Common to all management, regardless of level of performance, is a basic understanding of the injury and the supervision of a graded RTP rehabilitation programme that allows the athlete to safely resume their sport. The minimum elements of management that a team physician must possess include:
The ability to recognise (or suspect the diagnosis where non-medical staff are present) concussion and institute appropriate first aid and triage of the patient.
The ability to medically assess a concussion injury urgently (or triage a patient to an appropriate facility where urgent medical assessment can occur).
The development (and practise) of a game-day medical plan specific to concussion injuries and have medical supplies on-site for rescue, immobilisation and transportation. Depending on the situation, it may also be appropriate to have emergency medical personnel either on-site or accessible.
The team physician should have a thorough knowledge of concussion, the role and use of additional investigations, understand the potential sequelae of concussive injuries and be competent to perform a more detailed assessment of neurological function, including cognitive assessment. In addition, the team physician should coordinate the care and follow-up of the athlete.
The team physician should be responsible for overseeing the return to play stepwise rehabilitation once the patient is asymptomatic at rest and with exertion, and be responsible for the medical clearance prior to return to play.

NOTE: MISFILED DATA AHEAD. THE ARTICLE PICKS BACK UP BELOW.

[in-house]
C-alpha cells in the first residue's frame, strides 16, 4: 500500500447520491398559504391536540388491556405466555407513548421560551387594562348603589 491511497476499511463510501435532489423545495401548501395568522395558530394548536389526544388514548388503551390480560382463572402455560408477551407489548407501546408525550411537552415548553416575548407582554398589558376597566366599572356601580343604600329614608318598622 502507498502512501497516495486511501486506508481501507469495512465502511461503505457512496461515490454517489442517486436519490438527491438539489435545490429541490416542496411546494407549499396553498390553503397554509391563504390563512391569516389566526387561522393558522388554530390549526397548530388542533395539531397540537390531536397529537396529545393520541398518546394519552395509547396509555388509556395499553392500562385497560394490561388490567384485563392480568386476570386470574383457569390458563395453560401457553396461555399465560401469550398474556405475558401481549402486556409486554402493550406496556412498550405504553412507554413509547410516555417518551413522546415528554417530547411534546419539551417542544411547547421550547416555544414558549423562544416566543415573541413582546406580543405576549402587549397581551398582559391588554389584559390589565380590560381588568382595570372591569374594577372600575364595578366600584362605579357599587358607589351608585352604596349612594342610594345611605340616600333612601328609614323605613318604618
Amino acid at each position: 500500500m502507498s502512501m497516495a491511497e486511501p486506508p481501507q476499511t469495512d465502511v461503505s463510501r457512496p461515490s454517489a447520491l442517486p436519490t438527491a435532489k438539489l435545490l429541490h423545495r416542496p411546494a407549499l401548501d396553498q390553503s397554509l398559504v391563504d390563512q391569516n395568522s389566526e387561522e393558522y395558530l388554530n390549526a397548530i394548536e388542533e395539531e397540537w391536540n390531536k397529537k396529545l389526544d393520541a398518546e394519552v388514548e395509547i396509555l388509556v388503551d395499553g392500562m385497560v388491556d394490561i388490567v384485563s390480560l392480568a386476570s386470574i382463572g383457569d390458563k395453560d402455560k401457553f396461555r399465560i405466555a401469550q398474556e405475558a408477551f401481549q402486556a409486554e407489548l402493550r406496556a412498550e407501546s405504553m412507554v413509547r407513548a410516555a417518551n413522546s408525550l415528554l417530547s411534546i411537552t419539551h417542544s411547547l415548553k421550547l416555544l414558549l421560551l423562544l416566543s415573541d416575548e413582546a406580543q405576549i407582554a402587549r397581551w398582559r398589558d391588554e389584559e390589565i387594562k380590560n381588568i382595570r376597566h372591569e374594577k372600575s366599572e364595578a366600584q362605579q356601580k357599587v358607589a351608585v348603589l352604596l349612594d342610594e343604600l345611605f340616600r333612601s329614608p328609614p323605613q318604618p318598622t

At the professional (or elite) level of sport, what differs is not necessarily the core medical knowledge but rather the immediate access to additional multidisciplinary resources such as specialists (eg, neurologist, neurosurgeon, neuropsychologist, etc) expertise, and the availability of additional investigations (eg, baseline and post-injury NP testing) that can be performed at short notice. While the basic principles of management may remain unchanged, the additional resources make a more rapid assessment of recovery possible, which in turn may appear to accelerate RTP strategies as athletes can be moved through the RTP stepwise strategy without undue delay.
How does evaluation of the concussed elite athlete differ from that of the non-elite athlete?
For the elite athlete, trained healthcare providers with expertise in evaluating and managing head injuries are often on-site for both practice and competition. For the non-elite athlete, there may not be a healthcare professional trained in evaluating and managing concussion available. In this latter situation, the athlete, coach, teammates, and/or parent need to be educated regarding the importance of head injury, and particularly in removing an athlete with a possible concussion as soon as it is considered, with referral to a healthcare provider for evaluation and assessment before RTP is considered.
For many of these athletes, their initial concussion evaluation occurs either in a hospital emergency room or in their family physician’s office. In such situations, the history of what occurred is often vague and difficult to delineate, especially if the athlete had a significant injury with memory dysfunction. In addition, the availability of physicians with expertise regarding concussion may be limited.
In the elite situation, because of the additional resources, an early assessment potentially allows determination of the prognosis and severity of injury, which then allows for rehabilitation planning commencing from the game day itself. In addition, in the elite setting, the providers often know the athlete well, and thus are in a better situation to determine whether the athlete is behaving normally or not, being alert to subtle changes.
Does the return to play progression differ for elite versus non-elite athletes?